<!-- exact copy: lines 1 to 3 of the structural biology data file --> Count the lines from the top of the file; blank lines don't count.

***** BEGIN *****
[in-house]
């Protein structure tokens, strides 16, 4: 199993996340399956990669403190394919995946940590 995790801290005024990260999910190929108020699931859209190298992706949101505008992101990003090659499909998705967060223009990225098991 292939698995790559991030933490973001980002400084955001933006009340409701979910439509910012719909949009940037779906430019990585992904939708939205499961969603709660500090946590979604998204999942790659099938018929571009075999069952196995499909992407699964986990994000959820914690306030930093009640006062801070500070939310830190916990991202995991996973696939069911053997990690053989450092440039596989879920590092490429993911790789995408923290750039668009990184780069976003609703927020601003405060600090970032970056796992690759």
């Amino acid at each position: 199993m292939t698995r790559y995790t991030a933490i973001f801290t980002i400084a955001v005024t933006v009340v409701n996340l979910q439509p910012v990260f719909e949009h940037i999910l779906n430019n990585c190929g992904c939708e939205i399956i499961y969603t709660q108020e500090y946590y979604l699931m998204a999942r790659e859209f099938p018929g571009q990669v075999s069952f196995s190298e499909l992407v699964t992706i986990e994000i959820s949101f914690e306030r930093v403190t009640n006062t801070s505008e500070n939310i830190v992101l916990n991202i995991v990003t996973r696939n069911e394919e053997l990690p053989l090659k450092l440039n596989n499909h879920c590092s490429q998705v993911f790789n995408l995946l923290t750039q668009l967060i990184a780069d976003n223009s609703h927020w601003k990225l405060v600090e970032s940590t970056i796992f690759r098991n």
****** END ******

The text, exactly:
[in-house]
């Protein structure tokens, strides 16, 4: 199993996340399956990669403190394919995946940590 995790801290005024990260999910190929108020699931859209190298992706949101505008992101990003090659499909998705967060223009990225098991 292939698995790559991030933490973001980002400084955001933006009340409701979910439509910012719909949009940037779906430019990585992904939708939205499961969603709660500090946590979604998204999942790659099938018929571009075999069952196995499909992407699964986990994000959820914690306030930093009640006062801070500070939310830190916990991202995991996973696939069911053997990690053989450092440039596989879920590092490429993911790789995408923290750039668009990184780069976003609703927020601003405060600090970032970056796992690759």
């Amino acid at each position: 199993m292939t698995r790559y995790t991030a933490i973001f801290t980002i400084a955001v005024t933006v009340v409701n996340l979910q439509p910012v990260f719909e949009h940037i999910l779906n430019n990585c190929g992904c939708e939205i399956i499961y969603t709660q108020e500090y946590y979604l699931m998204a999942r790659e859209f099938p018929g571009q990669v075999s069952f196995s190298e499909l992407v699964t992706i986990e994000i959820s949101f914690e306030r930093v403190t009640n006062t801070s505008e500070n939310i830190v992101l916990n991202i995991v990003t996973r696939n069911e394919e053997l990690p053989l090659k450092l440039n596989n499909h879920c590092s490429q998705v993911f790789n995408l995946l923290t750039q668009l967060i990184a780069d976003n223009s609703h927020w601003k990225l405060v600090e970032s940590t970056i796992f690759r098991n």